Toyota Commits to a Hydrogen Car for 2015

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With the exception of a couple of high-profile prototype models from over the years, hydrogen fuel cell-powered vehicles have remained largely a pipe dream for mass-scale production for a couple of glaring reasons. One is that there is virtually no supporting infrastructure for hydrogen car refueling, coupled with limited interest in the vehicles until that first issue gets sorted out. Then, of course, there is the most obvious price problem:┬áthe cars aren’t cheap.

Nonetheless, Toyota (NYSE:TM) spent a good deal of the latter part of 2013 defending its support of the hydrogen fuel-cell platform and has been parading its prototype — the FCV — around at trade shows and news conferences. Why the sudden rush of publicity? Because Toyota is intending to put the first mass-produced hydrogen-powered vehicle in showrooms in 2015. That’s next year, folks.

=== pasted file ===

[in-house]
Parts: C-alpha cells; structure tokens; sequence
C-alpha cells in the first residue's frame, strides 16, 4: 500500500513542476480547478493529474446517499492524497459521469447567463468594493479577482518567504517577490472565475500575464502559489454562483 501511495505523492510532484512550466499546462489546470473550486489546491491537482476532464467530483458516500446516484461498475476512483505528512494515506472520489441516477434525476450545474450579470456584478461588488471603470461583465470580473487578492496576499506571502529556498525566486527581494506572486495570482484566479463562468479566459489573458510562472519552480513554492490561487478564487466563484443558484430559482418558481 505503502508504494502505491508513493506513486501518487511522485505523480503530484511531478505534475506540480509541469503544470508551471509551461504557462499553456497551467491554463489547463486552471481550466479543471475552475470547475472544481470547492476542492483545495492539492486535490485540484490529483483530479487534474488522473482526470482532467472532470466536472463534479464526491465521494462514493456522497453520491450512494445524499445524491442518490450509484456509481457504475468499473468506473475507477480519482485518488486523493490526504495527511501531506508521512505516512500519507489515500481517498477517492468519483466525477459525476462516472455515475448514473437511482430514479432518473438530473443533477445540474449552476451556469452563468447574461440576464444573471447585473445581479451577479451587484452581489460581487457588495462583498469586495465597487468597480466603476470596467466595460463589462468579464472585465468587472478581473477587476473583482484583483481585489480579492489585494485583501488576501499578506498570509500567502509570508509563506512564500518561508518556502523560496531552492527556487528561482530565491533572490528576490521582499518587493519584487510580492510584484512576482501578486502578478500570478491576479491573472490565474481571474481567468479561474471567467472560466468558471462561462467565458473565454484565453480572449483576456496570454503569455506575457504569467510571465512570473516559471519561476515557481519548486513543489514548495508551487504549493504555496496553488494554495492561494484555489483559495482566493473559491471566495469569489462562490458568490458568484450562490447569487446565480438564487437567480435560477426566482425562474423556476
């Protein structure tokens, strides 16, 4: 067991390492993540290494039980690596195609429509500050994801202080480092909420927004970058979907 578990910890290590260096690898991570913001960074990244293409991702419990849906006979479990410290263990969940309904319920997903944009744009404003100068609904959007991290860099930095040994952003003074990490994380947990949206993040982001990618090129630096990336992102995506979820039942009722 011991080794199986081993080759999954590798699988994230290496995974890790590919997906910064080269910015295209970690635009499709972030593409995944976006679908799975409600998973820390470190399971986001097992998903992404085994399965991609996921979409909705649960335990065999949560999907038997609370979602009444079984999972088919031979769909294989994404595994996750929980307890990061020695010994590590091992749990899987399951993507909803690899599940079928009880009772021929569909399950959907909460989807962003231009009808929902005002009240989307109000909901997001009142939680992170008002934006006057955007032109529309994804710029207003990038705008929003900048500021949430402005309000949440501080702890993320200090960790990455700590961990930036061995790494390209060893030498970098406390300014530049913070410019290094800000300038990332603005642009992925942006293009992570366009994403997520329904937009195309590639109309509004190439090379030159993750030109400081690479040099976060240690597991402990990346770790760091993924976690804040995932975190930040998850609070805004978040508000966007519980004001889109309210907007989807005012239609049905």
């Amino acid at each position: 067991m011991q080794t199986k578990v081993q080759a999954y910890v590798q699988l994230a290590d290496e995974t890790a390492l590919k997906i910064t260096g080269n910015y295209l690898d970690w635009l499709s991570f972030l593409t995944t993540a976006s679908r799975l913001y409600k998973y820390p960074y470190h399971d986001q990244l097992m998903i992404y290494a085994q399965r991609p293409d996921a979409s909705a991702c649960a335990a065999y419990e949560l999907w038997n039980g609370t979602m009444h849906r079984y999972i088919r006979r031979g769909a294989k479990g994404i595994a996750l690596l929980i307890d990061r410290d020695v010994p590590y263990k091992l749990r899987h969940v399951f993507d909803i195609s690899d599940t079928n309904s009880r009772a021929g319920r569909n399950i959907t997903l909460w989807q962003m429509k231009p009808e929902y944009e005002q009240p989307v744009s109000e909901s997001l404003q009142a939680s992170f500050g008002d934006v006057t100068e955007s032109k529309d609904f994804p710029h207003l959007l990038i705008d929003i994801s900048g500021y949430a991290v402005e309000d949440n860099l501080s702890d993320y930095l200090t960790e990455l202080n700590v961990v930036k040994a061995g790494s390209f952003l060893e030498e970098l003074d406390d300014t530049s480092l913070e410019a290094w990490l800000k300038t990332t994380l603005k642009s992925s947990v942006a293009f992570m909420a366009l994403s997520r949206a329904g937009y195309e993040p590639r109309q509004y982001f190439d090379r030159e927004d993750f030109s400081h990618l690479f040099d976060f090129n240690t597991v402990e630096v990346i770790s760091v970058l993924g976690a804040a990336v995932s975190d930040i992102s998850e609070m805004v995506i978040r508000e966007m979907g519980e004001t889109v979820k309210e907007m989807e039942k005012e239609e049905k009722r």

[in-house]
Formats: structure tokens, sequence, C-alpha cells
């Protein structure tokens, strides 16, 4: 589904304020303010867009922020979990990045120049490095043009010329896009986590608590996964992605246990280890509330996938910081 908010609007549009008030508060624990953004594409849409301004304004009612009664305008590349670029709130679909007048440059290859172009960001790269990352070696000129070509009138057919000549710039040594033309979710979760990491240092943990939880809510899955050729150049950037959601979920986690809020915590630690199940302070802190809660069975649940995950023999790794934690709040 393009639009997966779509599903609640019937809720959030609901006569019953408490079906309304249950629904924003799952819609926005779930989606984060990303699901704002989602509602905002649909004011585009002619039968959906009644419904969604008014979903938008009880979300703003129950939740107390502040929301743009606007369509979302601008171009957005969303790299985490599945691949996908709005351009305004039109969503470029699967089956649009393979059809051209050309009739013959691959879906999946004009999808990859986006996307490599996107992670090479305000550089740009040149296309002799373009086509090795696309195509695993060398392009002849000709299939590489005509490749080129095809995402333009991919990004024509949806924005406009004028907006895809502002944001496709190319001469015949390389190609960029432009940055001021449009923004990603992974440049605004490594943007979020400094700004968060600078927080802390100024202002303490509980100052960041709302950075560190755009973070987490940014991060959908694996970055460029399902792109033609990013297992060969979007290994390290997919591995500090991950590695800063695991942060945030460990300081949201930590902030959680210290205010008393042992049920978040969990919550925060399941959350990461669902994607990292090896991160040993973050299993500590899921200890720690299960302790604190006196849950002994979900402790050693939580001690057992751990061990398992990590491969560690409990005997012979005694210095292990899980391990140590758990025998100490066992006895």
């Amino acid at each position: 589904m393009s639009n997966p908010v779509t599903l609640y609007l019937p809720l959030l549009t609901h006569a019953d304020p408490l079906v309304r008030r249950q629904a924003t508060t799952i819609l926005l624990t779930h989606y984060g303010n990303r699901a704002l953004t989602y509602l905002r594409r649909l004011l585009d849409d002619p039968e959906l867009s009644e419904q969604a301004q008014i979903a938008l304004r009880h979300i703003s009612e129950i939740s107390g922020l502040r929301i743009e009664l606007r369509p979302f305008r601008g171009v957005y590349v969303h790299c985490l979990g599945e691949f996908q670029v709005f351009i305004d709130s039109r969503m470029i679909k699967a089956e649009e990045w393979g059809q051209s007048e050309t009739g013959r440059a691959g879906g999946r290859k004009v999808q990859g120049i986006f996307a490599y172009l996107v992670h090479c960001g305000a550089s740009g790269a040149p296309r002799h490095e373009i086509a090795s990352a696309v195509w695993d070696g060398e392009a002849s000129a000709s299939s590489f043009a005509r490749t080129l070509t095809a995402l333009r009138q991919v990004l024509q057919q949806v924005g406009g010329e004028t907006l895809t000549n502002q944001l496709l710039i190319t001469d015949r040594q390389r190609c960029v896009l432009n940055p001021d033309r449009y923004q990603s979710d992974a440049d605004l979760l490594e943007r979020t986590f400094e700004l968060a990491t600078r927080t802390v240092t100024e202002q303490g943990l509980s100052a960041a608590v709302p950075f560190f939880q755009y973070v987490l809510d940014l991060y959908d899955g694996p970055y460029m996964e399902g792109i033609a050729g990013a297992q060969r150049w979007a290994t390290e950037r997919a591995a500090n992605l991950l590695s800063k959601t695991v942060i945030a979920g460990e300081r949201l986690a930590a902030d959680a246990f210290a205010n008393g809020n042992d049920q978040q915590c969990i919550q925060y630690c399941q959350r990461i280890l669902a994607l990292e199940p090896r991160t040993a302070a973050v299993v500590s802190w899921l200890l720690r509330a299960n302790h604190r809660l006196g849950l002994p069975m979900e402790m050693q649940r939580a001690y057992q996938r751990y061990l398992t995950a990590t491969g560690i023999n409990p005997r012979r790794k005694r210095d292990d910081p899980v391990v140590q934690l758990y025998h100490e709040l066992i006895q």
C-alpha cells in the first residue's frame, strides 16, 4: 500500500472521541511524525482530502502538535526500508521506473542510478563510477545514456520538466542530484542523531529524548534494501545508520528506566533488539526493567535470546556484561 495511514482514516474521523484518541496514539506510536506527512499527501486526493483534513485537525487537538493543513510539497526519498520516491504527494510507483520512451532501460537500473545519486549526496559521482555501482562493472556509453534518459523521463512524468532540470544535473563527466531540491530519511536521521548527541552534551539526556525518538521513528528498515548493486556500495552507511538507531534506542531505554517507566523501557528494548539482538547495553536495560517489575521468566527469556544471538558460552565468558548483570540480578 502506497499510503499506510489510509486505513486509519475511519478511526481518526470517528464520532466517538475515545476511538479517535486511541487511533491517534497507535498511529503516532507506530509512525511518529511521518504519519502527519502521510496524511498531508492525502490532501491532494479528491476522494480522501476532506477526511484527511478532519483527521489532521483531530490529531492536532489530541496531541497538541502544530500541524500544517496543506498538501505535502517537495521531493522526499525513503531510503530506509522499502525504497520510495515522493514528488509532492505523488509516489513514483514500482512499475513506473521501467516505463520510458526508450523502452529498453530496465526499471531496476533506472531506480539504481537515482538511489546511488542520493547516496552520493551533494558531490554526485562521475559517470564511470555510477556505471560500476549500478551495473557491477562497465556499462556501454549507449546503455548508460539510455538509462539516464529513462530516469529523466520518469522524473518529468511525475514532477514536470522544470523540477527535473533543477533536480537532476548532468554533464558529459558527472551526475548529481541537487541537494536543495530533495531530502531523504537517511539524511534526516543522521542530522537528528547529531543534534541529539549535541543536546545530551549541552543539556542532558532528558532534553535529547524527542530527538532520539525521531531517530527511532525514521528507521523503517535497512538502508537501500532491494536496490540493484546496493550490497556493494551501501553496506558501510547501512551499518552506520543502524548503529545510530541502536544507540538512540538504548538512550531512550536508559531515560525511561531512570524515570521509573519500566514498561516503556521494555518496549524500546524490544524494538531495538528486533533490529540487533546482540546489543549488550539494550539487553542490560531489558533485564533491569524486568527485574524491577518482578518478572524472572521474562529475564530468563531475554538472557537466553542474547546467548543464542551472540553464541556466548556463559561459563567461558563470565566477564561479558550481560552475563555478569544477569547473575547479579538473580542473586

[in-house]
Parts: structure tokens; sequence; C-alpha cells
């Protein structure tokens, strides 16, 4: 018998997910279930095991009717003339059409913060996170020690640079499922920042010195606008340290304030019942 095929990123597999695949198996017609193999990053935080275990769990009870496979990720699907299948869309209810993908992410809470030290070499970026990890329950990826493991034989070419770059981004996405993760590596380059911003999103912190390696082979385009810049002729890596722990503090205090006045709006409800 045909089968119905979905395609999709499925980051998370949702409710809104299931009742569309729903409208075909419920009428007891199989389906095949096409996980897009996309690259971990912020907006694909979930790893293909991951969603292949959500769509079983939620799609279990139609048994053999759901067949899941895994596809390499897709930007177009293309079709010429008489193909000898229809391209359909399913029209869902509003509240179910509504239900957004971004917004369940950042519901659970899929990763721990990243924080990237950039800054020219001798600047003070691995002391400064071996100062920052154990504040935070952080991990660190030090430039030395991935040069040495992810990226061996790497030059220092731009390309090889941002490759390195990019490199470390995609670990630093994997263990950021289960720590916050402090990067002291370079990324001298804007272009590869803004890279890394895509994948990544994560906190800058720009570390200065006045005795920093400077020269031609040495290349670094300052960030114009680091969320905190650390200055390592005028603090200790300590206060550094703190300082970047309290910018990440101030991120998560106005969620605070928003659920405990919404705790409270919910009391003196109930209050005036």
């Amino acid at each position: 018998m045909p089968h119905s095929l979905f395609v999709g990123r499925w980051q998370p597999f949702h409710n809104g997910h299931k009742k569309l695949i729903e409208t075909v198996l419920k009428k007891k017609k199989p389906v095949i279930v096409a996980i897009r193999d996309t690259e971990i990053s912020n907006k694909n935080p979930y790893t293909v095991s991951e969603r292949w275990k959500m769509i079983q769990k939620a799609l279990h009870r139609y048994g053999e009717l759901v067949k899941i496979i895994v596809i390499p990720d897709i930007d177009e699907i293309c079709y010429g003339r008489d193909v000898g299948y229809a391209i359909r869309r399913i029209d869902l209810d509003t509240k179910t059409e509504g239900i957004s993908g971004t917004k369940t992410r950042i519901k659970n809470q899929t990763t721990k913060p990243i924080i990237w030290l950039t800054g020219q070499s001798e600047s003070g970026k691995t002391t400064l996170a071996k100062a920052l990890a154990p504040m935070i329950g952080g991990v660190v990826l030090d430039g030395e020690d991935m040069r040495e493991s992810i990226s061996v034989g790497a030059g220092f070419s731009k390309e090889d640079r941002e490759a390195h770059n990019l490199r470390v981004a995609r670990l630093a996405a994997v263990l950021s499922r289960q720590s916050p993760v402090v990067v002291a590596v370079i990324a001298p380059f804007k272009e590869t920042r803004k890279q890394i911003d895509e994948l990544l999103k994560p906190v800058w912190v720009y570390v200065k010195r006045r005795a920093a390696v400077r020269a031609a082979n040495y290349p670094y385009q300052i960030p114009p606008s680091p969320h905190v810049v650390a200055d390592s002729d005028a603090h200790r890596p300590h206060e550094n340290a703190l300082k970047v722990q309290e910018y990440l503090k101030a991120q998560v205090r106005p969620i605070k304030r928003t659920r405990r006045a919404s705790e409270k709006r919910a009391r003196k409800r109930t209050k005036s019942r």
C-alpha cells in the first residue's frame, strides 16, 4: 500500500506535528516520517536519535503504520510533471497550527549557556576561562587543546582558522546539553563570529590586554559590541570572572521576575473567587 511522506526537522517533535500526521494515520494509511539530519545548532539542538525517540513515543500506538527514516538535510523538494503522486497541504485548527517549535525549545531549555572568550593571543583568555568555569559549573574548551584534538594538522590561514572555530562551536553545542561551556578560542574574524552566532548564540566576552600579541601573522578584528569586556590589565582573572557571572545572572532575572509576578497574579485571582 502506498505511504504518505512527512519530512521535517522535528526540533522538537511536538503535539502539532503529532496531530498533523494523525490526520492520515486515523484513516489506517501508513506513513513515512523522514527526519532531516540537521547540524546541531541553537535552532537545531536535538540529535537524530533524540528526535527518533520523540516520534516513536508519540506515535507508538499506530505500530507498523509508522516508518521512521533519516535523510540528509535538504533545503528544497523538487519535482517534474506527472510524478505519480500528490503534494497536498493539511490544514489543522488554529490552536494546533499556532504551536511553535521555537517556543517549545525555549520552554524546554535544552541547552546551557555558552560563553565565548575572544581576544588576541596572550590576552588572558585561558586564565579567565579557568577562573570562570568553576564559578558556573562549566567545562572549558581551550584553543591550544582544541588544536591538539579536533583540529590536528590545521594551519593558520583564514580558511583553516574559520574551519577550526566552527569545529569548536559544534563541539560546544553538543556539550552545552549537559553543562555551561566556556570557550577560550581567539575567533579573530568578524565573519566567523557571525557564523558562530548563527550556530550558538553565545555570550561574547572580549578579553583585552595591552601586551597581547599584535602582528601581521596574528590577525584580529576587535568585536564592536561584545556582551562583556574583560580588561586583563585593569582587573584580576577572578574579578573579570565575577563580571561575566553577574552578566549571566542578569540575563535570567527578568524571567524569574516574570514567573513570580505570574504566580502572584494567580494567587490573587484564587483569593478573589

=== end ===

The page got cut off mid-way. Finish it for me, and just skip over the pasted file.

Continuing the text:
Toyota’s latest venue for its FCV concept is the consumer electronics trade show, or CES, in Las Vegas. On paper, Toyota’s planned vehicle — which would presumably start production next year, as well — looks pretty good. A 300-mile range would put it at the top of the plug-in only vehicles available now, but unlike plug-in EVs, the hydrogen car can refuel in three to five minutes. That sounds well and good, but real-world feasibility is still an issue, since there’s no supporting hydrogen fuel network.

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